“And now?” Julio asked.

She reddened. “Not as much.”

The attraction Julio felt to her was equaled by desire to help her. That’s what the money was all about, he told himself, not the other.

The following Friday, to avoid paying the steep fee the club charged for taking a girl off the premises, Julio picked up Monica at the Olímpica. When they arrived at his house, Nacho was watching from the windo. Julio put on boleros and served the salad and pollo sudado he had prepared. Away from the club, he saw her in a new light: less mysterious, more accessible. He wanted to persuade her not to go back.

“I feel like I can trust you,” Julio said as they sipped red wine.

That night they slept with their bodies intertwined and when the sun came up they made love again. While Monica showered, Julio cooked arepas and eggs. They were sitting at the table when someone knocked.

Julio opened the door to find Paulina in gym clothes, fresh from working out. Her expression was cheerful until she saw Monica. “I came for Jessica’s things,” she said tightly.

At that moment, coming up behind Paulina and latching onto her leg, appeared a little boy. Though Julio had never seen him, it was obviously her stepson. The youngster hid behind Paulina, peering out occasionally with shy, curious eyes.

“I’ll help you,” Julio said.

Passing the bedroom with the unmade bed and Monica’s bra hanging on the headboard, they wordlessly carried the boxes to Paulina’s car. Monica remained at the kitchen table.

“I’ll take the tricycle, too,” Paulina said.

Julio’s mouth opened but no words came out. “Uh . . . I was going to keep that, if it’s okay.”

Paulina’s voice hardened. “I thought José could use it.”

José, peeking in from the doorway, ducked out of sight. Monica, her neck and shoulders rigid, was absorbing every word.

It had been Julio’s idea to buy the tricycle for Jessica and it was he who had taught her to ride it. At first she needed to be pushed. Though her feet would follow the pedals around, she hadn’t figured out that she could produce a forward movement by turning them herself.

“Take it,” Julio said finally.

When Paulina had left, Monica went to the bedroom and started packing her things. “Why didn’t you tell me about your daughter?”

Julio waited three days before calling Monica. When he did, a recording said her number was no longer in service. At the club, the waiter said she hadn’t been there in several days. Julio felt an emptiness that reminded him of how he’d felt before that day on the bridge. He didn’t want to go back to feeling that way. He drank steadily for several hours, avoiding the glances of the other women.

The next day, hung over, repairing a washing machine, Julio received a text message: Going back to Barbacoas. Leaving this afternoon.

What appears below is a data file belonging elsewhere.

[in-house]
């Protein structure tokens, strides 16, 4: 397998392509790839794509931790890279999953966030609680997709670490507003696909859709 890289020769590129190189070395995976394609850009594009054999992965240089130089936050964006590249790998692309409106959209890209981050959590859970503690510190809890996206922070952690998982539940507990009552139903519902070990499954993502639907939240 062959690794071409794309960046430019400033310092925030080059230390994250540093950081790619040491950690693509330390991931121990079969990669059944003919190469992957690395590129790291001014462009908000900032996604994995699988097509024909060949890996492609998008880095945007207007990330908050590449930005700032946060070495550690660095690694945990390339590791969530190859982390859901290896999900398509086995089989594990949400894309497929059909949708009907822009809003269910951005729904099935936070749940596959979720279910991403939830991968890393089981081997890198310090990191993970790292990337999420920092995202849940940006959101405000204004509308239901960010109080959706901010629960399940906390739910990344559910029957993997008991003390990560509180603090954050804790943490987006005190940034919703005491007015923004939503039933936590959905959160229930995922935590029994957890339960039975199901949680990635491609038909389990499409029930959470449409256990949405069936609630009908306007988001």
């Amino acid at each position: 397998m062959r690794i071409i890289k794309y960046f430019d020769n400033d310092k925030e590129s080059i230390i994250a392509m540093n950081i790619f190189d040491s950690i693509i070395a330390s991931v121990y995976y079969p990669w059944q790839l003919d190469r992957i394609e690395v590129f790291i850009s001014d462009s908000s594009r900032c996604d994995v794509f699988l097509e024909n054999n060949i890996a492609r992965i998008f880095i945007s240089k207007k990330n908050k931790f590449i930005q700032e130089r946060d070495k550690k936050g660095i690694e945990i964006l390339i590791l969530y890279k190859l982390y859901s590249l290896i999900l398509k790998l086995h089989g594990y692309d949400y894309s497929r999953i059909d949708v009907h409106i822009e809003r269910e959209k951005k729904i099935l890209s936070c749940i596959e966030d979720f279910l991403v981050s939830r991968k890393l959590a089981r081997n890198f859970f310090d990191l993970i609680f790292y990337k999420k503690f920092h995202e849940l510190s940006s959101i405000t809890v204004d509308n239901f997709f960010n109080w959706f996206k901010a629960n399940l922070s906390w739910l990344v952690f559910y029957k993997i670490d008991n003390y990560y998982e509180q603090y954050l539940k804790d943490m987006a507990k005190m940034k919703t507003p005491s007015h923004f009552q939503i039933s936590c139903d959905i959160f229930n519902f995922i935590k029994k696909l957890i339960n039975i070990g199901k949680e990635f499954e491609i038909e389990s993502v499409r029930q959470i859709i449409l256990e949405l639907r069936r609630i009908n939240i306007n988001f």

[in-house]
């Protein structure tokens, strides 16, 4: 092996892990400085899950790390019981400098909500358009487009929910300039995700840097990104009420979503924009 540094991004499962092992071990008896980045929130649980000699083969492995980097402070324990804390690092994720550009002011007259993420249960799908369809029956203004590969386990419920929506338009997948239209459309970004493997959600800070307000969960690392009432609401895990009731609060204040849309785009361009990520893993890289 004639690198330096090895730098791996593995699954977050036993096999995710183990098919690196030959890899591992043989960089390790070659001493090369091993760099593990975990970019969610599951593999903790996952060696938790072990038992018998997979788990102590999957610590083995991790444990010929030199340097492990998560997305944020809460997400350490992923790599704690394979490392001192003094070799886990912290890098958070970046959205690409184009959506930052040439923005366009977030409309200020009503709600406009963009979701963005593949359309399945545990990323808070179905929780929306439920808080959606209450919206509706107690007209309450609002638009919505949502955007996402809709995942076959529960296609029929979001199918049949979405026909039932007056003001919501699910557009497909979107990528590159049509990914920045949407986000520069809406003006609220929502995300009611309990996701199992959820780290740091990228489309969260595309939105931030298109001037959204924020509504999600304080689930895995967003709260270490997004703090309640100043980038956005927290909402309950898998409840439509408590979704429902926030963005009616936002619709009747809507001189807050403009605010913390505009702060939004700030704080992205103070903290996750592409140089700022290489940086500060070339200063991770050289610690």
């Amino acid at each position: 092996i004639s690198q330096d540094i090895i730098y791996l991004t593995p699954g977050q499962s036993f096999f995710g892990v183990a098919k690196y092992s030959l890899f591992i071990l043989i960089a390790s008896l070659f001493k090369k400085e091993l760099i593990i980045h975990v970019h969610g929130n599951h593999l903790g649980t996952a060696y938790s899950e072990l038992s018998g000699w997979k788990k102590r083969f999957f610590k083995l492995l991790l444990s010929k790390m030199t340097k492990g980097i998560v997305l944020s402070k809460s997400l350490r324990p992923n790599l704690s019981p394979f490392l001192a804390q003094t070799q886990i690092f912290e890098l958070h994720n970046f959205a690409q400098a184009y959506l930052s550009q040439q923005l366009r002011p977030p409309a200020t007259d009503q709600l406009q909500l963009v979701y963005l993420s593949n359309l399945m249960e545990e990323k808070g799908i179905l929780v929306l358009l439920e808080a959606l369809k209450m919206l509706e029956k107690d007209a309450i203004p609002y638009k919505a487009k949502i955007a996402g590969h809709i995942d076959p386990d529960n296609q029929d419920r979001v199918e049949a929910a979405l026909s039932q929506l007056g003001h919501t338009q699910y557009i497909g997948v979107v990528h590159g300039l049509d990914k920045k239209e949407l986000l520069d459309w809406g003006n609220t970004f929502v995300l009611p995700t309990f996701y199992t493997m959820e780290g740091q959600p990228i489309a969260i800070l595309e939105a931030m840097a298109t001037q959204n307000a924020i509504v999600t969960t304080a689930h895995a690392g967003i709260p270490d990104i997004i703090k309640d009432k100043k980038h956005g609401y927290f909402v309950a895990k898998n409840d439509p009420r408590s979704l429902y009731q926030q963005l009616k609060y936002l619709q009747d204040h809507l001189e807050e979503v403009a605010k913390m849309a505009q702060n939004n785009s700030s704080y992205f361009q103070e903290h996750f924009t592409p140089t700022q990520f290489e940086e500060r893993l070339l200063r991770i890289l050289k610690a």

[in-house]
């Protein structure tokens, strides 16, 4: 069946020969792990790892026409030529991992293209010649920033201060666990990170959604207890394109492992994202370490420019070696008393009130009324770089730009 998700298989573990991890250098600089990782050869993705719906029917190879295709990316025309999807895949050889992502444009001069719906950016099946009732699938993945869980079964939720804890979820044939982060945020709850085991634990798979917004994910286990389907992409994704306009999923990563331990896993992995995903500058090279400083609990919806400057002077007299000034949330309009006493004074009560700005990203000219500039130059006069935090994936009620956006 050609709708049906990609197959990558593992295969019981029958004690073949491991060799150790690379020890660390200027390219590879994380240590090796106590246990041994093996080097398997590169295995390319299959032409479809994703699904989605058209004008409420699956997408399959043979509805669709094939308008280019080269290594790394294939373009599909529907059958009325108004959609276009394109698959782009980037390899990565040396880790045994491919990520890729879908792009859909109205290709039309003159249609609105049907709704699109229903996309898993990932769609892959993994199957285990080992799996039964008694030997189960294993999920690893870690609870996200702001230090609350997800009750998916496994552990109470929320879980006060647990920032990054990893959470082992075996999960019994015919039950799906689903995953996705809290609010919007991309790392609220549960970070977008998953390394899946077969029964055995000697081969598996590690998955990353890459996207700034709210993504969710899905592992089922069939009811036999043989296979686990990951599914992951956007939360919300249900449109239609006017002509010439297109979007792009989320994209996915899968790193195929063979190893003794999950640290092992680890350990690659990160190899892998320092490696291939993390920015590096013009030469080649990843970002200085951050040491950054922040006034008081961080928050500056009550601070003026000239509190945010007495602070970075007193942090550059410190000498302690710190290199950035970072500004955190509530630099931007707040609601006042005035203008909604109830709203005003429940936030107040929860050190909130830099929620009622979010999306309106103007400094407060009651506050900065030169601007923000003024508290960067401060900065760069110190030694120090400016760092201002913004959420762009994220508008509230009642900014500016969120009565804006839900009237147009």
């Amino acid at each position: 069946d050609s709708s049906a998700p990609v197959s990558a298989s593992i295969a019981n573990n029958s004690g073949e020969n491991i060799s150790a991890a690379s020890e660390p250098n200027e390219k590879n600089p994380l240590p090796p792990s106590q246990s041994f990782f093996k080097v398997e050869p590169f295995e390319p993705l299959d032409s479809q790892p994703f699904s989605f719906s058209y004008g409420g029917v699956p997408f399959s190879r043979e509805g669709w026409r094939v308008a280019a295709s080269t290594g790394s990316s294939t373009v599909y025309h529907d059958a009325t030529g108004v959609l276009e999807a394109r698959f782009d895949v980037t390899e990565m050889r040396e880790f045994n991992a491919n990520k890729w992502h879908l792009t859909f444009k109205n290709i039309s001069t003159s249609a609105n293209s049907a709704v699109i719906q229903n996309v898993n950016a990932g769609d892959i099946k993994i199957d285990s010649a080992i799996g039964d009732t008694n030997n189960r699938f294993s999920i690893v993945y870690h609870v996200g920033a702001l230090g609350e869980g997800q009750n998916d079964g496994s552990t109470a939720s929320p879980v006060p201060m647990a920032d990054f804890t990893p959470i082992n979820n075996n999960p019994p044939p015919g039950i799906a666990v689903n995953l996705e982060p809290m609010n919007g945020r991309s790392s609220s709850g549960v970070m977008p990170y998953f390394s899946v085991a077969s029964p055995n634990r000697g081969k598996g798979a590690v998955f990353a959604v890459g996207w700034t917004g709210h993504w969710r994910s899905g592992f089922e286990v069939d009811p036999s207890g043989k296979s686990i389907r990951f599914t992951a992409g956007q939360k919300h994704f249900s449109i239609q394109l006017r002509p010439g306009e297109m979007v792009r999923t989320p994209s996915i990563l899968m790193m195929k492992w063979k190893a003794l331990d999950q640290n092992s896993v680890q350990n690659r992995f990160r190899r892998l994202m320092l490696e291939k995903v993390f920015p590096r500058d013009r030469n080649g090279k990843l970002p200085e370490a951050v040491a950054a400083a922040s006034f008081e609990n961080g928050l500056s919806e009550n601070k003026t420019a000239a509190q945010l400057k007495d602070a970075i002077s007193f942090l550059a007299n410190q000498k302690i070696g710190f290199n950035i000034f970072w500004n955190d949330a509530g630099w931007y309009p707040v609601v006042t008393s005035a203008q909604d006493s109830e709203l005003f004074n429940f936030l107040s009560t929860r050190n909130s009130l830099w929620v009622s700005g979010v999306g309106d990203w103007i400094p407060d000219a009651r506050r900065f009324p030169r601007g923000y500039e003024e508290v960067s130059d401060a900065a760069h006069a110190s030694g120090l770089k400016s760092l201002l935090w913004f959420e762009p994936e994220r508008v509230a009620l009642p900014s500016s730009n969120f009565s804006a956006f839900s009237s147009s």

Weaving through traffic, running red lights and riding up on the sidewalk to elude cars, Julio raced to the terminal. How often did buses leave for Barbacoas? He frantically searched the departure board and saw that one left in half an hour. He found Monica sitting on a bench hugging her backpack.

“Why are you leaving?” he asked.

“My mom needs me.” She avoided his eyes.

Julio put a foot up on the bench. His hands were still grimy from work. “Couldn’t you help her more by sending money?”

“I quit my job.”

Julio resisted the urge to ask where she’d been staying. “I’ll help you find something.”

Monica shook her head. People of all descriptions streamed by: heavy black men, tiny Indian women, teenagers with tattoos.

“I’m sorry about what happened.”

Monica remained silent.

“Why don’t you stay with me a while? In a few weeks we can visit your Mom.”

Speeding on his motorcycle, Julio fixed his eyes on the yellow railing of the bridge. In an instant, he relived everything that had happened that day two months before: the woman teetering over the edge, the fear that she would jump, the terror that he would fail to save her – everything flashed through his head.

And he knew that Monica, perched behind him, clutching his ribs, could see where he was looking.

“It wasn’t me,” she said, her voice snatched up by the wind.

Julio breathed slowly in and out. “I know,” he said.

And they went flying up over the bridge and crossed to the other side.

Tim Keppel’s work has appeared in Glimmer Train, The Literary Review, Mid-American Review, Hayden’s Ferry Review, Xavier Review, Carolina Quarterly, Best New Writing, Prism International, and elsewhere.  He teaches literature and writing at the Universidad del Valle in Cali, Colombia.